Hakusan White Road
A peaceful night at Hida Hakusan as the rain eases and gives way to a morning of patchy sunlight. I make use of the Ashiyu, or hot spring foot-bath, before we set off for the Hakusan White Road. This is a toll road through the mountains from Shirakawago in Gifu over to Ishikawa pref.
We have limited expectations, as we know the road is closed, due to a landslide, on the Ishikawa side. We also know it is possible to go as far as the onsen and nature centre. The toll, at 3200-yen return, is a bit steep. In the event, as the way through is closed, we are charged only the one-way fee, even though we have to come back. In addition, the closure is beyond the end of the toll section, so we are able to travel the whole 33 kilometres.
And what a spectacular 33 kilometres it turned out to be. The road is not so steep but climbs and descends in winding curves not gut-wrenching hairpins. The distant views are clouded and hazy, but the immediate cliffs, crags and gullies offer fantastic, precipitous scenery.
As a bonus, with the road ostensibly closed, there is no other traffic. We see perhaps 8 vehicles during the total 66 kilometres. Four of these were construction or patrol concerned. Because the road has been closed to through traffic for some time, the wildlife is beginning to reclaim the tarmac environs.
Wildlife along the White Road
First, we saw what looked like a small lesser panda cross the road ahead. Shortly after something else did likewise and disappeared into the grass. We slowed and stopped at that point and could see a hare crouching, motionless in the undergrowth. As the real cameras were not readily accessible, we snapped a few hazy pics with the tablet.
On consideration, with the help of Occam’s Razor, we conclude the lesser panda type creature must have been a Ten. That still doesn’t really account for the distinct colouration or size. The nature centre has a stuffed Flying Fox which looked to me more like what we saw but the Flying Fox is nocturnal and what we saw was walking in daylight.
As there was no traffic at all, we stopped often to take pictures or just take in the scenery which provided magnificent views. Luckily, we spotted 5 snakes. Lucky in that we saw them before treading on them. 3 were in one spot, sunning themselves, the other 2 were individuals. We noted that the valley is called Jatani. Tani means valley and Ja is a word for snake so Snake Valley.
At the nature conservation centre at Chugu, we were surprised to note buckets, apparently placed at random, in the otherwise empty car park. We learnt from the helpful, and, no doubt, bored person inside the deserted nature centre, that a certain kind of frog lays its eggs in trees. The tree should be hanging over water so, as the tadpoles emerge from the spawn, they drop into the pond. The problem here was, due to incessant rain, the frogs had thought the flooded car park to be a pond and had laid their eggs over the now dry tarmac. Before leaving, we checked the buckets and, sure enough, there were tadpoles swimming around.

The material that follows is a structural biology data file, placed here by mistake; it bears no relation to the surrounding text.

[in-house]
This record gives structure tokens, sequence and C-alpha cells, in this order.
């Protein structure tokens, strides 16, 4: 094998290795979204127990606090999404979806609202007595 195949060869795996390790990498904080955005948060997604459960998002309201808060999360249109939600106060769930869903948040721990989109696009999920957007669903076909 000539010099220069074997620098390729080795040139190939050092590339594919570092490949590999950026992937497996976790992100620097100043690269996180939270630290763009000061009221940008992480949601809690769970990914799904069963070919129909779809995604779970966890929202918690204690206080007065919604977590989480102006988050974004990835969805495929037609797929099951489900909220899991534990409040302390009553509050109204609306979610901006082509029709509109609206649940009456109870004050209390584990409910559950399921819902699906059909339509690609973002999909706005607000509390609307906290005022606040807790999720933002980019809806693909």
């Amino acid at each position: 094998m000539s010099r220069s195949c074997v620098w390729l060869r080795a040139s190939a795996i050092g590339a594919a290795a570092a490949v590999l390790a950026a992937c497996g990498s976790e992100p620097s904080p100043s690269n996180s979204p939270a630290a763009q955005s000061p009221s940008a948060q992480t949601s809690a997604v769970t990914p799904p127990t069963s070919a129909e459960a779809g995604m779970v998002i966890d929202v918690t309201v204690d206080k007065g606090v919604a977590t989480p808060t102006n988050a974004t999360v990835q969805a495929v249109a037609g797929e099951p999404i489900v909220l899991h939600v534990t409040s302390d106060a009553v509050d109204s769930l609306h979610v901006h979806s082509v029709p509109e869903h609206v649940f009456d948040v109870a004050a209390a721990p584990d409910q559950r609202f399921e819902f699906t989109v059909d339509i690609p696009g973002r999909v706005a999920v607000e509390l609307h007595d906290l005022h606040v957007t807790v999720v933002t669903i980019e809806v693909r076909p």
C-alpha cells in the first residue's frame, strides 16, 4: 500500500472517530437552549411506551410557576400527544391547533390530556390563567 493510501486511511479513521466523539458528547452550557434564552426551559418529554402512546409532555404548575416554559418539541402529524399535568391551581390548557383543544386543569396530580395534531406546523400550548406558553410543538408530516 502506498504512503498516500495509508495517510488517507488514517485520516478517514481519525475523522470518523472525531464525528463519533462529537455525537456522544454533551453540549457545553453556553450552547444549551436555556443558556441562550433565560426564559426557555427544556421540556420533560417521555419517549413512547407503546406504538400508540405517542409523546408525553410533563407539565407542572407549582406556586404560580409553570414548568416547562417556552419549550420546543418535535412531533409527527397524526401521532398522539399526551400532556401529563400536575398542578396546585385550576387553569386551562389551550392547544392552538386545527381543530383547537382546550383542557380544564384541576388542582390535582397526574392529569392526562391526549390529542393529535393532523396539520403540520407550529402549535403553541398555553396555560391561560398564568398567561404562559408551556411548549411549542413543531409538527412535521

To top what was a far better than expected drive, on the way back D. spotted a serow in the undergrowth. I stopped and backed up and there it was staring at us in apprehension. I managed to get a couple of pictures with D.’s little camera but needed the more powerful zoom unfortunately, out of reach in the rear of the car. At this point one of the other 7 vehicles seen in the last 66 kilometres arrived and the serow took off.
Once the road reopens it may not offer such an experience. On the other hand most tourists just take the highway to Shirakawa go.
Amou Toge 天生峠
After the Hakusan White Road, we took Route 360 from Shirakawago over the Amou pass or toge. This is a steep and winding road and well worth the effort. From Shirakawago to the top of the pass there is a difference in elevation of 800 m. The road then plunges down a deep valley of deciduous forest. It is wide enough for 2 vehicles to pass but another car is rarely seen.
We checked the Arupu Hida Furukawa michi no eki which looked a good place to stay but, in the end, opt for Nanamori Kiyomi as it is a little higher and the evening is hot. Nanamori Kiyomi seems a good place too. There are rubbish bins – though discreetly hidden – and the toilets, though not as good as Arupu are modern and clean. Arupu’s have the more sophisticated flower arrangement.
The author is a long term resident of Japan who has and continues to travel the country extensively. Avoiding highways where possible, the author has driven from Kagoshima in Kyushu to Wakanai in Hokkaido covering 20,000 plus kilometres and counting.